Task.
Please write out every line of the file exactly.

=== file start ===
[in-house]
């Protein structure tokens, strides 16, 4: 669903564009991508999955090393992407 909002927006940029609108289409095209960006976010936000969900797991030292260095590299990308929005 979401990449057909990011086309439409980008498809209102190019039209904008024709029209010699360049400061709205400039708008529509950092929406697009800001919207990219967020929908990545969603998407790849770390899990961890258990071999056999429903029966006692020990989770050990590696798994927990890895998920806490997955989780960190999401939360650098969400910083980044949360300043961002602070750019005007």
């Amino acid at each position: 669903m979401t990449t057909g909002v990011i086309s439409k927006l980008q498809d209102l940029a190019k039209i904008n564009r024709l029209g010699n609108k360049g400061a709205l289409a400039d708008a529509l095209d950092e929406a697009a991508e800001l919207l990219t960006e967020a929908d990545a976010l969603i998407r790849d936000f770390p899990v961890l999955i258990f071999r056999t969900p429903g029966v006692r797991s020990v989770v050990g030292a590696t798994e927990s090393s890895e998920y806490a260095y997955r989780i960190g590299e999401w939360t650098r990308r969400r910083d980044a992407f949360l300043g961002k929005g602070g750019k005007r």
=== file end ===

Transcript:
[in-house]
């Protein structure tokens, strides 16, 4: 669903564009991508999955090393992407 909002927006940029609108289409095209960006976010936000969900797991030292260095590299990308929005 979401990449057909990011086309439409980008498809209102190019039209904008024709029209010699360049400061709205400039708008529509950092929406697009800001919207990219967020929908990545969603998407790849770390899990961890258990071999056999429903029966006692020990989770050990590696798994927990890895998920806490997955989780960190999401939360650098969400910083980044949360300043961002602070750019005007």
């Amino acid at each position: 669903m979401t990449t057909g909002v990011i086309s439409k927006l980008q498809d209102l940029a190019k039209i904008n564009r024709l029209g010699n609108k360049g400061a709205l289409a400039d708008a529509l095209d950092e929406a697009a991508e800001l919207l990219t960006e967020a929908d990545a976010l969603i998407r790849d936000f770390p899990v961890l999955i258990f071999r056999t969900p429903g029966v006692r797991s020990v989770v050990g030292a590696t798994e927990s090393s890895e998920y806490a260095y997955r989780i960190g590299e999401w939360t650098r990308r969400r910083d980044a992407f949360l300043g961002k929005g602070g750019k005007r």